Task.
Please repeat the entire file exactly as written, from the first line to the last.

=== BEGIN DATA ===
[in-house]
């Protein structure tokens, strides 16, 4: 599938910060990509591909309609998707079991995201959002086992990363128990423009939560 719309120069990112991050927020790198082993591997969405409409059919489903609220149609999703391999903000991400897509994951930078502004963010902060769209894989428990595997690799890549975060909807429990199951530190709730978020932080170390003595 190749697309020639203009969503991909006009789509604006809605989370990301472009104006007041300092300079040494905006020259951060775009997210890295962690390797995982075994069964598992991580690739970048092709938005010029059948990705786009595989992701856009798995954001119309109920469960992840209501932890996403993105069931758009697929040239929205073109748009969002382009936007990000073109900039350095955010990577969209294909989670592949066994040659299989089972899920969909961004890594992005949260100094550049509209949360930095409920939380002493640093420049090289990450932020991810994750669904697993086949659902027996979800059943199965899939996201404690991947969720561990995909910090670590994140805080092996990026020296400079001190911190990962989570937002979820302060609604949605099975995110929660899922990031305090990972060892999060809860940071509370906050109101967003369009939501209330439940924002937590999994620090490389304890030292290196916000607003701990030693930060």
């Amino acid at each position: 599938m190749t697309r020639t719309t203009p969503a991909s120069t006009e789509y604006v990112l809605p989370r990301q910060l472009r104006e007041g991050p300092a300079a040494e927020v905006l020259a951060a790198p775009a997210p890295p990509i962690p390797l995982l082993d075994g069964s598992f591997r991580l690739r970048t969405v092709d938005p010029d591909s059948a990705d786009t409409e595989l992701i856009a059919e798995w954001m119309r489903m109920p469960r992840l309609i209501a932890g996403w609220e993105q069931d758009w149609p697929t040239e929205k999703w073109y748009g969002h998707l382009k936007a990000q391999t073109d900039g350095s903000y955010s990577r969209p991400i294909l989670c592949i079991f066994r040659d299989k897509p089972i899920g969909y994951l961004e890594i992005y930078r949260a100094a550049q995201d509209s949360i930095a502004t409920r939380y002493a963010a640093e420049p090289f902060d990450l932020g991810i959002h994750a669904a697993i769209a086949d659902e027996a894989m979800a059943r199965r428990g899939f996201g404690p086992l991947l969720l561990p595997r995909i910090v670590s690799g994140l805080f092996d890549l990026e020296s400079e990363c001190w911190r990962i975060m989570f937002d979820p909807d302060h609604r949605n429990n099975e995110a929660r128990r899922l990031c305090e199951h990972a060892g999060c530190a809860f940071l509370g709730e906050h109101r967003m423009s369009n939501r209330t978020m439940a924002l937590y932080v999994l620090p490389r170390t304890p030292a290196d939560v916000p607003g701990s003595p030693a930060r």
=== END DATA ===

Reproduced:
[in-house]
């Protein structure tokens, strides 16, 4: 599938910060990509591909309609998707079991995201959002086992990363128990423009939560 719309120069990112991050927020790198082993591997969405409409059919489903609220149609999703391999903000991400897509994951930078502004963010902060769209894989428990595997690799890549975060909807429990199951530190709730978020932080170390003595 190749697309020639203009969503991909006009789509604006809605989370990301472009104006007041300092300079040494905006020259951060775009997210890295962690390797995982075994069964598992991580690739970048092709938005010029059948990705786009595989992701856009798995954001119309109920469960992840209501932890996403993105069931758009697929040239929205073109748009969002382009936007990000073109900039350095955010990577969209294909989670592949066994040659299989089972899920969909961004890594992005949260100094550049509209949360930095409920939380002493640093420049090289990450932020991810994750669904697993086949659902027996979800059943199965899939996201404690991947969720561990995909910090670590994140805080092996990026020296400079001190911190990962989570937002979820302060609604949605099975995110929660899922990031305090990972060892999060809860940071509370906050109101967003369009939501209330439940924002937590999994620090490389304890030292290196916000607003701990030693930060």
């Amino acid at each position: 599938m190749t697309r020639t719309t203009p969503a991909s120069t006009e789509y604006v990112l809605p989370r990301q910060l472009r104006e007041g991050p300092a300079a040494e927020v905006l020259a951060a790198p775009a997210p890295p990509i962690p390797l995982l082993d075994g069964s598992f591997r991580l690739r970048t969405v092709d938005p010029d591909s059948a990705d786009t409409e595989l992701i856009a059919e798995w954001m119309r489903m109920p469960r992840l309609i209501a932890g996403w609220e993105q069931d758009w149609p697929t040239e929205k999703w073109y748009g969002h998707l382009k936007a990000q391999t073109d900039g350095s903000y955010s990577r969209p991400i294909l989670c592949i079991f066994r040659d299989k897509p089972i899920g969909y994951l961004e890594i992005y930078r949260a100094a550049q995201d509209s949360i930095a502004t409920r939380y002493a963010a640093e420049p090289f902060d990450l932020g991810i959002h994750a669904a697993i769209a086949d659902e027996a894989m979800a059943r199965r428990g899939f996201g404690p086992l991947l969720l561990p595997r995909i910090v670590s690799g994140l805080f092996d890549l990026e020296s400079e990363c001190w911190r990962i975060m989570f937002d979820p909807d302060h609604r949605n429990n099975e995110a929660r128990r899922l990031c305090e199951h990972a060892g999060c530190a809860f940071l509370g709730e906050h109101r967003m423009s369009n939501r209330t978020m439940a924002l937590y932080v999994l620090p490389r170390t304890p030292a290196d939560v916000p607003g701990s003595p030693a930060r």